Weeknotes TEN:1

IT’S 2019eeeeeeeeeeeeeen. I’m feeling so old that the numbers of a year don’t mean anything to me any more, and could easily be replaced with random-character codes, like airports. Welcome to the year EIGTBD.

It was only a two-day week. My aims were:

  • Come back to work feeling relaxed and focused, not diving straight back into the thick of things.
  • Pick up reviewing tech (team) strategy from where I’d left off.

Reviewing our tech (team) strategy

I started by getting my head back into things. I wrote up the white cards from our dev session at the end of last year, which had our proposed quarterly focuses scribbled carefully on them. This was the first ‘proper’ dev meet I’ve run in a while, which came out of chats with the developers. It’s too easy to get sucked into sprint work and deliverables, and forget to (or — more realistically — avoid) making time for technology as a whole. Which runs the very real risk of leaving us blindsided.

Tech notes from last year on lots of cards

Deliberately dark and fuzzy, because, ummmm, GDPR?

I really like cards for this process — even more than post-its. Cards don’t bend and curl, or pretend to be sticky then fall off the wall, or inversely get stuck in the wrong place. Cards force you to get a table or a floor and look down from above. Their nature inherently inspires that helicopter view that you need when trying to make out clusters and correlations. With cards, I survey everything. I become as God?

I wrote up a summary set of notes and passed this round the meeting attendees to check accuracy, before sending round the whole team.

But I was still dissatisfied — there were a bunch of suggestions and changes here — all good, all fairly focused — but how did they compare against my intended Roadmap, and my identified objectives? CUE MATRIX SPREADSHEET.

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Note 1*: Strategy is all about navigation, through SPACE and TIME. That’s why we talk about “Roadmaps” so much, but really any OS map will do. Except for business strategy, SPACE is the “what”, and time is (still) the “when”. Both are important to get a single, coherent route through the problem-space ahead of you.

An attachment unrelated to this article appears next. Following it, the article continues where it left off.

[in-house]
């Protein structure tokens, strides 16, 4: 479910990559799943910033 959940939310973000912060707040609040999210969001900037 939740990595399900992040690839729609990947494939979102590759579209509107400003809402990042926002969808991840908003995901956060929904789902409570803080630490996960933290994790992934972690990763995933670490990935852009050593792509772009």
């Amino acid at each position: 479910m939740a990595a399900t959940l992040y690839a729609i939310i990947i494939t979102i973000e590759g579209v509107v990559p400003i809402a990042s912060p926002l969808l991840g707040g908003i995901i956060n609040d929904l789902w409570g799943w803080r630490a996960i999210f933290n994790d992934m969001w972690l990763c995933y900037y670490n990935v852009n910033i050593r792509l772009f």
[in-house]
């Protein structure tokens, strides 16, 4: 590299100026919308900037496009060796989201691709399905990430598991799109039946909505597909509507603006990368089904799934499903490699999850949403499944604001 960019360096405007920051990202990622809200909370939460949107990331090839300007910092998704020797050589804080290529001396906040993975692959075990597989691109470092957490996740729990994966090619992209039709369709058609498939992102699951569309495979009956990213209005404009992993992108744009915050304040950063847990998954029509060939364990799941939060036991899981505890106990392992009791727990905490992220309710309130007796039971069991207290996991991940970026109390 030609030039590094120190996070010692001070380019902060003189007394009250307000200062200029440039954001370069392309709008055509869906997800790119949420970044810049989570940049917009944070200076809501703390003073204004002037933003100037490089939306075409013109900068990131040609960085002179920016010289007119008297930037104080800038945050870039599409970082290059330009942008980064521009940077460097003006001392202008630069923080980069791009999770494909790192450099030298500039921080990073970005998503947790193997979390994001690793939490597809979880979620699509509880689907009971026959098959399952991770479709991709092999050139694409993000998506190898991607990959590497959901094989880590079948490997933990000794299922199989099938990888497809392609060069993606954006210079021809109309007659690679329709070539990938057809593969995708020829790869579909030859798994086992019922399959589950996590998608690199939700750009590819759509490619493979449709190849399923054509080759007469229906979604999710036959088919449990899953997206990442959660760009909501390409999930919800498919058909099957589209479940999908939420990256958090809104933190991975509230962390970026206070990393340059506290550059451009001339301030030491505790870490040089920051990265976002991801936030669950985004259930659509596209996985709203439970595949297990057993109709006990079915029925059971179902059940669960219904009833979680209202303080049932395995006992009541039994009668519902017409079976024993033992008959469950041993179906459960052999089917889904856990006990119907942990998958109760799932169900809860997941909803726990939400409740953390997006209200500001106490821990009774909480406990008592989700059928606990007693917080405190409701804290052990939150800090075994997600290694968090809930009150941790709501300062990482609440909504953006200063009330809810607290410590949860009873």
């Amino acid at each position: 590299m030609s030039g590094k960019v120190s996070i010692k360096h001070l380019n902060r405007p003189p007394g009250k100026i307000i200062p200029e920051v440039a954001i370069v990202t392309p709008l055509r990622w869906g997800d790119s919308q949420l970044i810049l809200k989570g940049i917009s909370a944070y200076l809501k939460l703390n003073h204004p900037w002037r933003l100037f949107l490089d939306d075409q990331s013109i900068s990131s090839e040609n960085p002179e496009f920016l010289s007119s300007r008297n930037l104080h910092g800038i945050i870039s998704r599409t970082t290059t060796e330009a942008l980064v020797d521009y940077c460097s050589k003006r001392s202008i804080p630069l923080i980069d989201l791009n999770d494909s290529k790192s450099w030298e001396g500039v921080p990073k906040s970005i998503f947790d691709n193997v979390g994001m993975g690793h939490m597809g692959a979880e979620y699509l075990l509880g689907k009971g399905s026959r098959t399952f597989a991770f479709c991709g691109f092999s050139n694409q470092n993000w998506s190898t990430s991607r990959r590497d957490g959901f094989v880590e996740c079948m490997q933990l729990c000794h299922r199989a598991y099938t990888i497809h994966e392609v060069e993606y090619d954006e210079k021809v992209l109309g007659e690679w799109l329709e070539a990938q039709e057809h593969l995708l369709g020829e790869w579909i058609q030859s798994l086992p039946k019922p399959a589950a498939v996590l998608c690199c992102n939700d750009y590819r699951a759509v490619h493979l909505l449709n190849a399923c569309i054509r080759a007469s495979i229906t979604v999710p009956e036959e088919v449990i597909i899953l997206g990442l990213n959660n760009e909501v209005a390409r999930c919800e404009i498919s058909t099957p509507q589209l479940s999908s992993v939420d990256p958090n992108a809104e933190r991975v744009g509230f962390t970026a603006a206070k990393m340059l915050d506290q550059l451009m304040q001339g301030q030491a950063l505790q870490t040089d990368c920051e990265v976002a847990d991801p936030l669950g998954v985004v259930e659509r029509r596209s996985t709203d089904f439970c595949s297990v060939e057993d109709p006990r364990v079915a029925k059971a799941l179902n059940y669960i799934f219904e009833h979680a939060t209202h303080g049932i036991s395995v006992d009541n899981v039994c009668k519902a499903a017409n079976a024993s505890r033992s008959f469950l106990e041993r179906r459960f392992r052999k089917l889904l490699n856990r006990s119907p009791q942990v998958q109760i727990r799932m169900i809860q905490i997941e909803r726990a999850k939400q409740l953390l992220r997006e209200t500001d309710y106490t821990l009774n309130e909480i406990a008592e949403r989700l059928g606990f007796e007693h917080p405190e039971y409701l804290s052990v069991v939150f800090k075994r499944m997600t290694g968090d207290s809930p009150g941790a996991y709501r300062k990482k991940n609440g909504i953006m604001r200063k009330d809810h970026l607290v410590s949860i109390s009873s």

1. SPACE. Where does the work fit in against overall aims and objectives? Does it map to somewhere important or necessary? If not, is the work extraneous, or is the strategy lacking something important?
  2. TIME. Where does the work for in against timescales? Is it late, early, or on time? If it’s on time, that’s probably a good sign that everyone’s in the right place at the right time. If it’s late or early, is this because something has changed externally requiring a shift in time, or should the work be clamped down (if late) or delayed (if early)?

* Technically, the only note.

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So my spreadsheet tried to compare our proposed and roadmapped focuses against objectives. But which objectives? I had so many — or at least, enough to make the spreadsheet HORIZONTALLY UNWIELDY. Which is basically structural death.

Confused, I resorted to thinking via Blog Post. I want to use this approach more this year, as I’m generally doing more thinking out loud, and maybe inspired by Steph Gray’s post on blogging too. I think a lot of what I do is still fairly obscure, so I’m going to try just spitting more stuff out there, and if anyone gets something from it, great. #OPENBYDEFAULT

The post didn’t get finished, not yet. Maybe longer-term blogposts are a thing?

Feeling relaxed and focused

Getting everyone back into work at the same time feels like the end of ‘Inception’ when everyone wakes up and finds themselves in a strange place, and everyone’s trying to remember where and who they were at the start of the film. The first few days back are a good time to adjust slowly. We kicked our sprint planning meeting back to the afternoon so that we could spend the morning re-orienting ourselves. The prep work done last year for lining up tasks in the meeting worked well though.

Tip to self: Always leave something in an unfinished, yet easy to pick up state when going away, to help make re-entry easier.

Looking at the calendar ahead, next week could be busy, so it’s important to keep that in mind as the plans for the immediate future are set up. I didn’t give myself anything too onerous in the sprint, and will be on more of a support and PO role than a dev one.

So far, pretty good. But then, it’s easy to say that after only 2 days…


Originally published at Graham’s Weeknotes.